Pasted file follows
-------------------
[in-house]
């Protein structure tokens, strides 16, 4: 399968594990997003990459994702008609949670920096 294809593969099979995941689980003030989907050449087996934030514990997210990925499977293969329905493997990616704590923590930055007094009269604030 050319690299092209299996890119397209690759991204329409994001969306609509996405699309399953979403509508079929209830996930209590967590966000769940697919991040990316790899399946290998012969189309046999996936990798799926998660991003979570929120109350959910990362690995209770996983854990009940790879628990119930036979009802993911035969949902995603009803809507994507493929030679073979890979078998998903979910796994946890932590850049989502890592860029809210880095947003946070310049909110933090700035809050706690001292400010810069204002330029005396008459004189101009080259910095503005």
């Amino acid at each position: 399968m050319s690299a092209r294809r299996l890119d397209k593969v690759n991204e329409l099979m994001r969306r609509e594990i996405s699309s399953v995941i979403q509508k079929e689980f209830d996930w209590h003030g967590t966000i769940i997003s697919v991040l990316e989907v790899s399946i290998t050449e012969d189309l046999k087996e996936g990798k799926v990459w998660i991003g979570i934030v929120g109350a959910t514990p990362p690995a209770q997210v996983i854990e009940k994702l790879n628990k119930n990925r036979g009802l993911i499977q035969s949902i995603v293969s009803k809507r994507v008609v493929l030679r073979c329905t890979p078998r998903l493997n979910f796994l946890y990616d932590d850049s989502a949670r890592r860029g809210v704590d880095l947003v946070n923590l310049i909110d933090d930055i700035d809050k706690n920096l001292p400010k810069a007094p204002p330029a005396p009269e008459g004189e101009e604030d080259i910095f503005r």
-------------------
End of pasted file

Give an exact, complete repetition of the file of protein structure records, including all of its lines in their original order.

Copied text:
[in-house]
């Protein structure tokens, strides 16, 4: 399968594990997003990459994702008609949670920096 294809593969099979995941689980003030989907050449087996934030514990997210990925499977293969329905493997990616704590923590930055007094009269604030 050319690299092209299996890119397209690759991204329409994001969306609509996405699309399953979403509508079929209830996930209590967590966000769940697919991040990316790899399946290998012969189309046999996936990798799926998660991003979570929120109350959910990362690995209770996983854990009940790879628990119930036979009802993911035969949902995603009803809507994507493929030679073979890979078998998903979910796994946890932590850049989502890592860029809210880095947003946070310049909110933090700035809050706690001292400010810069204002330029005396008459004189101009080259910095503005």
């Amino acid at each position: 399968m050319s690299a092209r294809r299996l890119d397209k593969v690759n991204e329409l099979m994001r969306r609509e594990i996405s699309s399953v995941i979403q509508k079929e689980f209830d996930w209590h003030g967590t966000i769940i997003s697919v991040l990316e989907v790899s399946i290998t050449e012969d189309l046999k087996e996936g990798k799926v990459w998660i991003g979570i934030v929120g109350a959910t514990p990362p690995a209770q997210v996983i854990e009940k994702l790879n628990k119930n990925r036979g009802l993911i499977q035969s949902i995603v293969s009803k809507r994507v008609v493929l030679r073979c329905t890979p078998r998903l493997n979910f796994l946890y990616d932590d850049s989502a949670r890592r860029g809210v704590d880095l947003v946070n923590l310049i909110d933090d930055i700035d809050k706690n920096l001292p400010k810069a007094p204002p330029a005396p009269e008459g004189e101009e604030d080259i910095f503005r």